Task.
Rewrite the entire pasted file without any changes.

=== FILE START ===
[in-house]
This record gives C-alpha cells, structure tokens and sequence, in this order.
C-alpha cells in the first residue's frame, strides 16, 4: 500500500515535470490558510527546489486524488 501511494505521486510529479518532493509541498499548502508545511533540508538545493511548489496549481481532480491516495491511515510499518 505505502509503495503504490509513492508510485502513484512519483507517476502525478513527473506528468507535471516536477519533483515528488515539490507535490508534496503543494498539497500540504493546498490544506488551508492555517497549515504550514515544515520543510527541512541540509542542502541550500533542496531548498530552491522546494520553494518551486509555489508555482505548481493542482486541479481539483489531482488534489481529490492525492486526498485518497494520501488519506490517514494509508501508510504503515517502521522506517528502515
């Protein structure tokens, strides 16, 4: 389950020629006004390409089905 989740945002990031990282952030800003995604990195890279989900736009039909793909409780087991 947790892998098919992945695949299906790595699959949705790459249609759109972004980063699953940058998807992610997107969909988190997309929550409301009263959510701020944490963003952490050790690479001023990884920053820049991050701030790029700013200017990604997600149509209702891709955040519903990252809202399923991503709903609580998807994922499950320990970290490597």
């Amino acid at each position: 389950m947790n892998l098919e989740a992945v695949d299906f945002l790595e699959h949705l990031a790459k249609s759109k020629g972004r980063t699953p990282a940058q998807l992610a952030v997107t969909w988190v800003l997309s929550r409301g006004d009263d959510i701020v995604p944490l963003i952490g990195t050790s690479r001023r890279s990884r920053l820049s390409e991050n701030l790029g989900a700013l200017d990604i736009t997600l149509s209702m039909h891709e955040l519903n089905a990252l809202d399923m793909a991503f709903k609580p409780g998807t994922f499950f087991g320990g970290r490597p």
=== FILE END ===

[in-house]
This record gives C-alpha cells, structure tokens and sequence, in this order.
C-alpha cells in the first residue's frame, strides 16, 4: 500500500515535470490558510527546489486524488 501511494505521486510529479518532493509541498499548502508545511533540508538545493511548489496549481481532480491516495491511515510499518 505505502509503495503504490509513492508510485502513484512519483507517476502525478513527473506528468507535471516536477519533483515528488515539490507535490508534496503543494498539497500540504493546498490544506488551508492555517497549515504550514515544515520543510527541512541540509542542502541550500533542496531548498530552491522546494520553494518551486509555489508555482505548481493542482486541479481539483489531482488534489481529490492525492486526498485518497494520501488519506490517514494509508501508510504503515517502521522506517528502515
């Protein structure tokens, strides 16, 4: 389950020629006004390409089905 989740945002990031990282952030800003995604990195890279989900736009039909793909409780087991 947790892998098919992945695949299906790595699959949705790459249609759109972004980063699953940058998807992610997107969909988190997309929550409301009263959510701020944490963003952490050790690479001023990884920053820049991050701030790029700013200017990604997600149509209702891709955040519903990252809202399923991503709903609580998807994922499950320990970290490597």
């Amino acid at each position: 389950m947790n892998l098919e989740a992945v695949d299906f945002l790595e699959h949705l990031a790459k249609s759109k020629g972004r980063t699953p990282a940058q998807l992610a952030v997107t969909w988190v800003l997309s929550r409301g006004d009263d959510i701020v995604p944490l963003i952490g990195t050790s690479r001023r890279s990884r920053l820049s390409e991050n701030l790029g989900a700013l200017d990604i736009t997600l149509s209702m039909h891709e955040l519903n089905a990252l809202d399923m793909a991503f709903k609580p409780g998807t994922f499950f087991g320990g970290r490597p």